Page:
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Found in Translation? Foreign Songs and the Creation of Israeli Musical Culture

Photo for Found in Translation? Foreign Songs

Left: Cover of Israeli singer Chava Alberstein's album, with the transformed version of the Beatles' "Let It Be" into "Lu Yehi" Right: the cover of the Beatles' album, "Let It Be"

A lecture by Visiting Assistant Professor Daniel Stein Kokin examining the role of foreign music in creating a uniquely Israeli musical culture.

Monday, January 28, 2019
5:30 PM - 6:45 PM
Bunche Hall, Room 10383

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Sponsored by the Y&S Nazarian Center for Israel Studies. Co-sponsored by the Department of Near Eastern Languages and Cultures, the Department of Ethnomusicology and the Center for Near Eastern Studies.

About the Talk

Alongside the composition of original Hebrew songs, Israeli musicians have invested heavily in the translation and adaptation of foreign pieces into the language and themes of modern Israel. Yehoram Gaon based his "Shalom Lakh Eretz Nehederet" on Arlo Guthrie's "City of New Orleans," Naomi Shemer transformed the Beatles' "Let it Be" into "Lu Yehi," and the hit duo the "Parvarim" even produced an entire album of Simon and Garfunkel sung in the language of Bialik and Agnon.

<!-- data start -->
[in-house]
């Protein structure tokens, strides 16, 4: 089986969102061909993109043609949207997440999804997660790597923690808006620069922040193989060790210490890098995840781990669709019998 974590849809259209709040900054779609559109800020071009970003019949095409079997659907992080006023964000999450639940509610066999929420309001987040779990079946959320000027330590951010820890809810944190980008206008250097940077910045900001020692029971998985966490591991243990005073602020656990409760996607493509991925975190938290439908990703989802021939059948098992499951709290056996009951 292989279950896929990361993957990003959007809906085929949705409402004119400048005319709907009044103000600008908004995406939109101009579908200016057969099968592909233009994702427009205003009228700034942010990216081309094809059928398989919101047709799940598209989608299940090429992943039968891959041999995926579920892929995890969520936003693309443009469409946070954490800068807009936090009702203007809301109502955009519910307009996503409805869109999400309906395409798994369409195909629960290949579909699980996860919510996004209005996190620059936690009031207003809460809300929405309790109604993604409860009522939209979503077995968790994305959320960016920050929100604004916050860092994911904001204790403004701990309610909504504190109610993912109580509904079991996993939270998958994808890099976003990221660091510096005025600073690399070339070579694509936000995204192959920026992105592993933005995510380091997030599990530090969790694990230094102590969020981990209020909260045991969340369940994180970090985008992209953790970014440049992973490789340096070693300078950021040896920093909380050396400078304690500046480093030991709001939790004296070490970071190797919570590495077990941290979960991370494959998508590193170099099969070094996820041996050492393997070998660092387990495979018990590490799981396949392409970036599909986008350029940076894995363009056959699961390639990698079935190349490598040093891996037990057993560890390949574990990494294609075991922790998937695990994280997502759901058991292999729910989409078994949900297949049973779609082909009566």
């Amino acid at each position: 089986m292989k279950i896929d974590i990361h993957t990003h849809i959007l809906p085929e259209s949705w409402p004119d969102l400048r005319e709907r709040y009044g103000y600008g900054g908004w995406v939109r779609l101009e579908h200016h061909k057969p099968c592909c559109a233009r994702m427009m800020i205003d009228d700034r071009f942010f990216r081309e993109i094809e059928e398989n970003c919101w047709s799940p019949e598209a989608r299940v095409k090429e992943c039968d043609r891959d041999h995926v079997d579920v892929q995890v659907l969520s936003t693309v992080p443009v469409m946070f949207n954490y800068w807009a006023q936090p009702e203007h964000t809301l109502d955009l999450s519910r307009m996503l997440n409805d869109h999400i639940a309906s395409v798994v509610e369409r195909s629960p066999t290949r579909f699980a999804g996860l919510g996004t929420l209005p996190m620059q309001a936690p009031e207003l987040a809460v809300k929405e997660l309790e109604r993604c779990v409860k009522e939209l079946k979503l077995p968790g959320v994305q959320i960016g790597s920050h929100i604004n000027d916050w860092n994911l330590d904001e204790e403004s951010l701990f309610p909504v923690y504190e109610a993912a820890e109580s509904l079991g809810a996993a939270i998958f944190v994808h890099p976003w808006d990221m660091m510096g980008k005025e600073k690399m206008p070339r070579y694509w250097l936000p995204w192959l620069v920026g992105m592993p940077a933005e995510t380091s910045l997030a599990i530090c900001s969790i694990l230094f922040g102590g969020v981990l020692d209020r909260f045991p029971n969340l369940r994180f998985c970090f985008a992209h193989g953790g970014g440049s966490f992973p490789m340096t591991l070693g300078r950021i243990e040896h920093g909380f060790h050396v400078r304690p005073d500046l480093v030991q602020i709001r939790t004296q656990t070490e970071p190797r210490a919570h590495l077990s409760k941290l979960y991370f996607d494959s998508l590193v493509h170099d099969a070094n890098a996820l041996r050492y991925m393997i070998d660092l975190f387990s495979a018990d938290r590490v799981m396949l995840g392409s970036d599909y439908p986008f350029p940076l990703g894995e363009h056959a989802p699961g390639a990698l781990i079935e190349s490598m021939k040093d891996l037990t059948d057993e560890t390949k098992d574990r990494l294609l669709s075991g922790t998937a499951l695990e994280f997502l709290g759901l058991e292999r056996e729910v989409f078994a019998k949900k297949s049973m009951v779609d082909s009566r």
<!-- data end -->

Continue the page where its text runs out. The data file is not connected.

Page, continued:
What accounts for this vast corpus of foreign songs in Israeli music and what impact have such renderings had on the development of Israeli culture? After surveying this significant, yet largely overlooked, phenomenon, this presentation will focus on a series of test cases and argue that the extensive importation of foreign songs into Hebrew paradoxically played a key role in the creation of an autonomous Israeli musical culture.

About the Speaker

Daniel Stein Kokin is Junior Professor of Jewish Literature and Culture at the University of Greifswald in Germany. He has been a Visiting Assistant Professor at the UCLA Y&S Nazarian Center for Israel Studies since Fall 2017. In 2015-16, he served as the Viterbi Professor of Mediterranean Jewish Studies at UCLA.

Professor Stein Kokin’s research ranges across Renaissance, Jewish, and Israel Studies and has been supported by Villa I Tatti: The Harvard University Center for Italian Renaissance Studies in Florence, Italy and the Käte Hamburg Kolleg of the Ruhr University Bochum in Germany.

During the 2018-19 academic year, Professor Stein Kokin will teach two undergraduate courses in the Department of Near Eastern Languages and Cultures: “Settlement in Israeli History” and “Zionism: Ideology and Practice in Making of Jewish State.” He will also teach “Europe and Israel: The History of a Vexed Relationship” in the International Institute's International and Area Studies program.

A native Angeleno, Daniel Stein Kokin received his B.A. in Classics from The University of Chicago and his PhD in Renaissance Intellectual History from Harvard University, completing additional coursework in Jewish Studies at The Hebrew University of Jerusalem.

Sponsor(s): Younes and Soraya Nazarian Center for Israel Studies, Center for Near Eastern Studies, Near Eastern Languages and Cultures